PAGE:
Emergency Appliance Repair

A typical appliance repair emergency might be a leak or smoke or even flames coming from the household appliance.

If an appliance emergency occurs, unplug the appliance right away and call EZ Appliance Repair for local appliance repair in Missouri. If there’s an electrical fire from one of the large or small appliances inside of your house, we advise calling the town fire department before you attempt to eliminate the fire on your own.

An electrical fire can be scary and extremely dangerous, but there are a couple of steps to be prepared in case of an emergency. If an electrical appliance goes up in flames, it’s very important to not panic and remain calm. Follow our easy guidelines below to keep your home safe from electrical fires.


Homeowners are able to stop electrical fires from starting by following some basic rules of appliance safety in a home. Don’t plug more than two electrical devices into one outlet—the wiring can get overloaded and then spark a fire, especially when there’s clutter like clothes or paper nearby the electrical outlet.

Sometimes we forget about the apparent dangers of large residential appliances since they remain plugged in all of the time, but they present as much of a fire hazard as smaller devices like toasters and space heaters. Large appliances like a dishwasher or washing machine shouldn’t be left running overnight or any time you are not at home, and don’t keep a refrigerator or freezer in direct sunlight, in order to prevent overworking the cooling systems.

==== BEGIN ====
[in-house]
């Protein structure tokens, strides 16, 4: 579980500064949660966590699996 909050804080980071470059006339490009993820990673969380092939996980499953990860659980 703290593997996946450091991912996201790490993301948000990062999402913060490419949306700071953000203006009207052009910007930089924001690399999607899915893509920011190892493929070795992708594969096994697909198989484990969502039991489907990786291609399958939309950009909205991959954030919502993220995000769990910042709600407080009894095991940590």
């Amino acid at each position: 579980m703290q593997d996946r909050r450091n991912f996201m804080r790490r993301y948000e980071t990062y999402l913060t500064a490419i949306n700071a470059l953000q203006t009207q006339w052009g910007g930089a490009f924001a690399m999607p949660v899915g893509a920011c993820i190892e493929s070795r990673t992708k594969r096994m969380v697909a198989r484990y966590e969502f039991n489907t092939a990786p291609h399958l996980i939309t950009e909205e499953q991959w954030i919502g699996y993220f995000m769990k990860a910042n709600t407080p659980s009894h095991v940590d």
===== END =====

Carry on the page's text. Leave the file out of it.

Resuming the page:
Inspect all of the outlets on a regular basis for extreme heat, burn marks, and buzzing or crackling noises that might point to electrical arcing. Be sure you store at least one smoke detector on each story of your house, and test the smoke detectors regularly to keep them in good working condition.


If there is an appliance repair emergency such as an electrical fire, it can be tempting to douse the flames with water, but water shouldn’t be used to douse an electrical appliance fire.

Water can conduct electricity, and throwing water on a power source could cause a dangerous electrical shock. It could even make the fire stronger. Water could conduct electricity to additional locations of the room, increasing the risk of igniting other flammable objects nearby.


The first thing you want to do is to unplug the electric device from the power outlet and call the local fire department. Even if you think you can take care of the fire on your own, it’s important to have backup if the fire does get out of control.

For minor fires, you may be able to use baking soda to douse the fire. Covering the fuming or burning area with some baking soda can block oxygen flow to the fire with minimal risk of electrocution. Baking soda also contains sodium bicarbonate, which is the same chemical used in regulation fire extinguishers. You also could be able to smother a small fire using a heavy blanket, but only when the fire is small enough not to catch the blanket on fire too.

For large electrical fires, you need a Type C fire extinguisher. You should be sure you own at least one Type C or multi-use extinguisher in your house. Extinguishers should also be inspected often to be sure they have not expired. If you have a operational fire extinguisher on hand, just release the pin near the top, aim the nozzle at the source of the fire, and squeeze the handle. If the flames get too big to fight by yourself or you are concerned the fire might block an exit, leave the house as fast as possible, shut the door behind you, and then wait for help from the local fire department.

For the small appliance fires, call EZ Appliance Repair once the flames are extinguished and we can diagnose the reason for the fire and repair the appliance and restore it to working order.


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